Marijuana has a good reputation in the smoking industry. It’s named as the most harmless drug you can use. We know that many influencers, rappers and business owners use marijuana daily. In this post, we will try to understand why Marijuana could be bad for your health although it’s harmless. Medical experts believe that overusing any drug could lead to serious problems brain-wise.
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Marijuana usage could lead to psychosis?
If you use Marijuana regularly and overdo it, then yes – it could lead to psychosis. There is scientific evidence that suggests that using marijuana could increase the risk of developing a psychotic disorder such as schizophrenia, especially for those people who have a family history or genetic predisposition towards this type of mental illness.
Additionally, marijuana use has been linked to an increased risk of experiencing acute psychotic episodes and may even worsen the symptoms of an existing psychotic disorder.
Furthermore, studies have found that frequent and long-term marijuana use could cause changes in brain structure and function which could help explain why it is associated with a higher risk of psychosis. Therefore, it is important for people to be aware of the potential risks associated with marijuana usage before they decide to consume it.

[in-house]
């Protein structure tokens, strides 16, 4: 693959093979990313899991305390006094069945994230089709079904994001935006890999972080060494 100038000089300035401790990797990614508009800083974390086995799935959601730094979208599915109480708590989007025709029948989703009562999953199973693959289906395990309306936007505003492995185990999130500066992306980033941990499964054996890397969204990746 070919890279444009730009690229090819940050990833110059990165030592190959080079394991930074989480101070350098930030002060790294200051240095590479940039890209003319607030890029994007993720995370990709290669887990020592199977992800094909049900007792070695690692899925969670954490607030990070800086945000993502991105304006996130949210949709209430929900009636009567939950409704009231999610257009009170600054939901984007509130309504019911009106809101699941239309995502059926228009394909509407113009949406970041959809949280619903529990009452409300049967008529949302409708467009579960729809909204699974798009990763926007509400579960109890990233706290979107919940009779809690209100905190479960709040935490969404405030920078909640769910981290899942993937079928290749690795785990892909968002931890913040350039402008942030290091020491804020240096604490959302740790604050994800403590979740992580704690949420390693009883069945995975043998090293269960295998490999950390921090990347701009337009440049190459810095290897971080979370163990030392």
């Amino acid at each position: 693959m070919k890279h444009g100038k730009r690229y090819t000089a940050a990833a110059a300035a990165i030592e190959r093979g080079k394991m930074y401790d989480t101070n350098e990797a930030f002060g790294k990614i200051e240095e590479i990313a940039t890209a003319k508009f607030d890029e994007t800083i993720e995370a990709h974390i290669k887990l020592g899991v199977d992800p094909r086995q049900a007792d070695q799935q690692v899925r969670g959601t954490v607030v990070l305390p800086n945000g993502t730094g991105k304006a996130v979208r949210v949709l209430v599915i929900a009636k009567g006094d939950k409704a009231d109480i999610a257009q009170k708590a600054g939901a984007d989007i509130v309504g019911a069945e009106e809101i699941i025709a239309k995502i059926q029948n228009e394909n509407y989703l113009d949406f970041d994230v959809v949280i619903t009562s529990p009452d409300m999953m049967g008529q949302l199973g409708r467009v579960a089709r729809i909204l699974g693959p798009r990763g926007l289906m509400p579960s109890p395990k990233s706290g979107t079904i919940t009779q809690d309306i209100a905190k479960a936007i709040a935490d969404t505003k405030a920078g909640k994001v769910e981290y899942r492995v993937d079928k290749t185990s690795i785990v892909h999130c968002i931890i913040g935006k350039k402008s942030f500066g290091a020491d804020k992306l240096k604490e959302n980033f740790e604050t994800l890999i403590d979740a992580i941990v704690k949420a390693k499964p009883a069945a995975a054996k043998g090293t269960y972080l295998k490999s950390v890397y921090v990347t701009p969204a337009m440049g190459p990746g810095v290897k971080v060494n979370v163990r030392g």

Marijuana smoking could affect IQ
Recent studies have suggested that smoking marijuana at an early age could potentially affect a person’s IQ. The studies suggest that marijuana use can result in lower IQ scores, particularly among adolescents. The research concluded that those who used cannabis heavily as teens scored eight points lower on standardized IQ tests by the time they reached adulthood.
While this evidence has caused some concern, it is important to note that other factors such as education, socioeconomic status and environment may also play a role in determining an individual’s IQ level and should be taken into account when interpreting these results. Additionally, the long-term impact of marijuana usage on cognition is still largely unknown and more research needs to be done to accurately determine its effects.